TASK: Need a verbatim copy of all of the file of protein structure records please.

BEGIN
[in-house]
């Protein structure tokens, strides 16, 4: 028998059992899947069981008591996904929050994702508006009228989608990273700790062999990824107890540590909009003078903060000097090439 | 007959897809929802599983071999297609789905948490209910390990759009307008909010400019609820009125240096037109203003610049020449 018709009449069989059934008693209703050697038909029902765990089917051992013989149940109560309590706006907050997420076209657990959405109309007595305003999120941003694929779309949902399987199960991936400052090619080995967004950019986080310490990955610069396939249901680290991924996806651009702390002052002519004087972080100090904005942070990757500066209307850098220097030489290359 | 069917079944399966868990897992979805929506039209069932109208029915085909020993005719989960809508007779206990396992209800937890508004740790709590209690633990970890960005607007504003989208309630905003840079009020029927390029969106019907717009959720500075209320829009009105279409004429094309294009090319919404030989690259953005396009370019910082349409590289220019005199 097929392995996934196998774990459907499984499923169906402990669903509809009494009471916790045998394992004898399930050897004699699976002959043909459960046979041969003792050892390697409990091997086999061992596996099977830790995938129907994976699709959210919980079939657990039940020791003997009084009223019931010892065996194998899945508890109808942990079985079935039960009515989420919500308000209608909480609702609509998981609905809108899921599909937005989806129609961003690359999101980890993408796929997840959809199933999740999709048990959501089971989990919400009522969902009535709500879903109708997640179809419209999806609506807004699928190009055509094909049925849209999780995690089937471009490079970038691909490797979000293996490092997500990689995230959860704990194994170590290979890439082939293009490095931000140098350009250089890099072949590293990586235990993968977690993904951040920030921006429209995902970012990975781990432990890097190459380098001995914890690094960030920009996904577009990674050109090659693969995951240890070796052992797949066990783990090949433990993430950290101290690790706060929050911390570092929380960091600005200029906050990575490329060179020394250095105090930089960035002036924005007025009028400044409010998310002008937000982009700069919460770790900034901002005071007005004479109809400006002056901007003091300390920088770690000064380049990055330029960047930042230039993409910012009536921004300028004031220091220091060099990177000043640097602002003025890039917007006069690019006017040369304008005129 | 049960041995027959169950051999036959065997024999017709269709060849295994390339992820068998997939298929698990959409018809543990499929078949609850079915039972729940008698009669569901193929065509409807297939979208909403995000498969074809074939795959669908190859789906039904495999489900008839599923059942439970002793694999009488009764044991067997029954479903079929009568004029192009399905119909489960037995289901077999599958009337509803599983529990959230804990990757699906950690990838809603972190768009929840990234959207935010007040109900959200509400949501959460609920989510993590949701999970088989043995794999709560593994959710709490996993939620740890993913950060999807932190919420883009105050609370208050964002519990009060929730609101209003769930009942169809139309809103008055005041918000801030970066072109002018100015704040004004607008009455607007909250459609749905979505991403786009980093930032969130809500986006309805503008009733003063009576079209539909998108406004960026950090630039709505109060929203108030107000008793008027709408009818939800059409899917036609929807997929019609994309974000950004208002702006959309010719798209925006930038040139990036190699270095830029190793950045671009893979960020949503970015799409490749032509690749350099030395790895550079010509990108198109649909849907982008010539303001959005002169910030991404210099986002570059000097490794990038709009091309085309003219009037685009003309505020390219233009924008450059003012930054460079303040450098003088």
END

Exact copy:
[in-house]
């Protein structure tokens, strides 16, 4: 028998059992899947069981008591996904929050994702508006009228989608990273700790062999990824107890540590909009003078903060000097090439 | 007959897809929802599983071999297609789905948490209910390990759009307008909010400019609820009125240096037109203003610049020449 018709009449069989059934008693209703050697038909029902765990089917051992013989149940109560309590706006907050997420076209657990959405109309007595305003999120941003694929779309949902399987199960991936400052090619080995967004950019986080310490990955610069396939249901680290991924996806651009702390002052002519004087972080100090904005942070990757500066209307850098220097030489290359 | 069917079944399966868990897992979805929506039209069932109208029915085909020993005719989960809508007779206990396992209800937890508004740790709590209690633990970890960005607007504003989208309630905003840079009020029927390029969106019907717009959720500075209320829009009105279409004429094309294009090319919404030989690259953005396009370019910082349409590289220019005199 097929392995996934196998774990459907499984499923169906402990669903509809009494009471916790045998394992004898399930050897004699699976002959043909459960046979041969003792050892390697409990091997086999061992596996099977830790995938129907994976699709959210919980079939657990039940020791003997009084009223019931010892065996194998899945508890109808942990079985079935039960009515989420919500308000209608909480609702609509998981609905809108899921599909937005989806129609961003690359999101980890993408796929997840959809199933999740999709048990959501089971989990919400009522969902009535709500879903109708997640179809419209999806609506807004699928190009055509094909049925849209999780995690089937471009490079970038691909490797979000293996490092997500990689995230959860704990194994170590290979890439082939293009490095931000140098350009250089890099072949590293990586235990993968977690993904951040920030921006429209995902970012990975781990432990890097190459380098001995914890690094960030920009996904577009990674050109090659693969995951240890070796052992797949066990783990090949433990993430950290101290690790706060929050911390570092929380960091600005200029906050990575490329060179020394250095105090930089960035002036924005007025009028400044409010998310002008937000982009700069919460770790900034901002005071007005004479109809400006002056901007003091300390920088770690000064380049990055330029960047930042230039993409910012009536921004300028004031220091220091060099990177000043640097602002003025890039917007006069690019006017040369304008005129 | 049960041995027959169950051999036959065997024999017709269709060849295994390339992820068998997939298929698990959409018809543990499929078949609850079915039972729940008698009669569901193929065509409807297939979208909403995000498969074809074939795959669908190859789906039904495999489900008839599923059942439970002793694999009488009764044991067997029954479903079929009568004029192009399905119909489960037995289901077999599958009337509803599983529990959230804990990757699906950690990838809603972190768009929840990234959207935010007040109900959200509400949501959460609920989510993590949701999970088989043995794999709560593994959710709490996993939620740890993913950060999807932190919420883009105050609370208050964002519990009060929730609101209003769930009942169809139309809103008055005041918000801030970066072109002018100015704040004004607008009455607007909250459609749905979505991403786009980093930032969130809500986006309805503008009733003063009576079209539909998108406004960026950090630039709505109060929203108030107000008793008027709408009818939800059409899917036609929807997929019609994309974000950004208002702006959309010719798209925006930038040139990036190699270095830029190793950045671009893979960020949503970015799409490749032509690749350099030395790895550079010509990108198109649909849907982008010539303001959005002169910030991404210099986002570059000097490794990038709009091309085309003219009037685009003309505020390219233009924008450059003012930054460079303040450098003088």